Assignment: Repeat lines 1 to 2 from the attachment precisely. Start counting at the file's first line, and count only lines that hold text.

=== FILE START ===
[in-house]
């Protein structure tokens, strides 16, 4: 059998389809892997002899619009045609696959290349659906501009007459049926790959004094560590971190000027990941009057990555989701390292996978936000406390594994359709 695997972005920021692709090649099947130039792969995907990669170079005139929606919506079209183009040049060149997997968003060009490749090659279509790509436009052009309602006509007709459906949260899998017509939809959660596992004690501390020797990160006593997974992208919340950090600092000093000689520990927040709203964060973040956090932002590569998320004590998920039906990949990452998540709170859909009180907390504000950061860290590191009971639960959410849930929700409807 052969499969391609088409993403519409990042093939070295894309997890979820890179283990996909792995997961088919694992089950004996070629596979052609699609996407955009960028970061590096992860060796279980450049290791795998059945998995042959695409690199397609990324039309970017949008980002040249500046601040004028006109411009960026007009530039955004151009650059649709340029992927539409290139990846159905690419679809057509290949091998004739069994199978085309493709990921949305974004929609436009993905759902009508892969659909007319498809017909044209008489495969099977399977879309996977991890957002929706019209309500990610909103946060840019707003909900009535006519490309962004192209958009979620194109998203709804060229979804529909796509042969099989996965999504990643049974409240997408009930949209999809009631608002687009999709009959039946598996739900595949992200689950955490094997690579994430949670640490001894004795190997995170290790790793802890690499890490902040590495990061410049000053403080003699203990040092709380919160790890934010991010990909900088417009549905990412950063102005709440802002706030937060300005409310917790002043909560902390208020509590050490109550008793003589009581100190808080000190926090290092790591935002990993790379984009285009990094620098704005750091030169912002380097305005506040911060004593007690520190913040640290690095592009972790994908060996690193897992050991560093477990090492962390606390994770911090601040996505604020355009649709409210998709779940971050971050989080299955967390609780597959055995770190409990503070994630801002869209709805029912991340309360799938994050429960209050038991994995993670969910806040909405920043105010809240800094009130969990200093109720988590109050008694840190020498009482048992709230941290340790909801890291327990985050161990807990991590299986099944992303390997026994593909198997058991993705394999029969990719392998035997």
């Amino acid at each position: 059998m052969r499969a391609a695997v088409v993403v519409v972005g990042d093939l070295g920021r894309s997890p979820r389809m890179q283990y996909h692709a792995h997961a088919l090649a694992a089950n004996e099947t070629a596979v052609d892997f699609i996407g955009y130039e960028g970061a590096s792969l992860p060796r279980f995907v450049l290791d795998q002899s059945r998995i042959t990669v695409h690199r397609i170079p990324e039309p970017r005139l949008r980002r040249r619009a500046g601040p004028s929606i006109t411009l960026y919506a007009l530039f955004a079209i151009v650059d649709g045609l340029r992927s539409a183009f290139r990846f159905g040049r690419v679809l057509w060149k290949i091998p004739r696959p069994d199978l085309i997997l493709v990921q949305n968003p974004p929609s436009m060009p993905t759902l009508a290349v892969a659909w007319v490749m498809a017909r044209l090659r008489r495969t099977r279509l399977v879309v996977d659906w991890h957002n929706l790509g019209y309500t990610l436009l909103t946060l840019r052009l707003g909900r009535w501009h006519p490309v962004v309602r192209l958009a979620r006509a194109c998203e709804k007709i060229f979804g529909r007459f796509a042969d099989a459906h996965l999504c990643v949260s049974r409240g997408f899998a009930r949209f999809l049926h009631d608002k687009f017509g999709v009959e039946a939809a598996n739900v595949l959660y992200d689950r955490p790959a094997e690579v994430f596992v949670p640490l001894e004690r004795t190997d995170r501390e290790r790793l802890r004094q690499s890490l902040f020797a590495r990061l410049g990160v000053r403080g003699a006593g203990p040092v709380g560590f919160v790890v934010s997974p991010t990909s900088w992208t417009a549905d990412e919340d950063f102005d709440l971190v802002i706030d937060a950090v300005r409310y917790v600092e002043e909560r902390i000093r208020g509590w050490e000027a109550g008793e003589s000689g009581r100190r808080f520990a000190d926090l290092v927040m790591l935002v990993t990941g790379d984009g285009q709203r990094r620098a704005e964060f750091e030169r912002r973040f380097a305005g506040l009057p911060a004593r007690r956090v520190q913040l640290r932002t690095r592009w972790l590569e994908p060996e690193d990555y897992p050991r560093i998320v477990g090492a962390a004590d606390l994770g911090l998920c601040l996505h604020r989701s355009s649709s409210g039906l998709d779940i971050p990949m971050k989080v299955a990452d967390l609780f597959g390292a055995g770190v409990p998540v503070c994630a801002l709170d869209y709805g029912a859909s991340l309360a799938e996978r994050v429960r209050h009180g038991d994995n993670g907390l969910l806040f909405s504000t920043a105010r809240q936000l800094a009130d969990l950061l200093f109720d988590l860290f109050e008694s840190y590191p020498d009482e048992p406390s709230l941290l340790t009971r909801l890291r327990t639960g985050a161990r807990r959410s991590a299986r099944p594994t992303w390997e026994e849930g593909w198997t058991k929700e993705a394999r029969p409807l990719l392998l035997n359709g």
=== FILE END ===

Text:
[in-house]
């Protein structure tokens, strides 16, 4: 059998389809892997002899619009045609696959290349659906501009007459049926790959004094560590971190000027990941009057990555989701390292996978936000406390594994359709 695997972005920021692709090649099947130039792969995907990669170079005139929606919506079209183009040049060149997997968003060009490749090659279509790509436009052009309602006509007709459906949260899998017509939809959660596992004690501390020797990160006593997974992208919340950090600092000093000689520990927040709203964060973040956090932002590569998320004590998920039906990949990452998540709170859909009180907390504000950061860290590191009971639960959410849930929700409807 052969499969391609088409993403519409990042093939070295894309997890979820890179283990996909792995997961088919694992089950004996070629596979052609699609996407955009960028970061590096992860060796279980450049290791795998059945998995042959695409690199397609990324039309970017949008980002040249500046601040004028006109411009960026007009530039955004151009650059649709340029992927539409290139990846159905690419679809057509290949091998004739069994199978085309493709990921949305974004929609436009993905759902009508892969659909007319498809017909044209008489495969099977399977879309996977991890957002929706019209309500990610909103946060840019707003909900009535006519490309962004192209958009979620194109998203709804060229979804529909796509042969099989996965999504990643049974409240997408009930949209999809009631608002687009999709009959039946598996739900595949992200689950955490094997690579994430949670640490001894004795190997995170290790790793802890690499890490902040590495990061410049000053403080003699203990040092709380919160790890934010991010990909900088417009549905990412950063102005709440802002706030937060300005409310917790002043909560902390208020509590050490109550008793003589009581100190808080000190926090290092790591935002990993790379984009285009990094620098704005750091030169912002380097305005506040911060004593007690520190913040640290690095592009972790994908060996690193897992050991560093477990090492962390606390994770911090601040996505604020355009649709409210998709779940971050971050989080299955967390609780597959055995770190409990503070994630801002869209709805029912991340309360799938994050429960209050038991994995993670969910806040909405920043105010809240800094009130969990200093109720988590109050008694840190020498009482048992709230941290340790909801890291327990985050161990807990991590299986099944992303390997026994593909198997058991993705394999029969990719392998035997």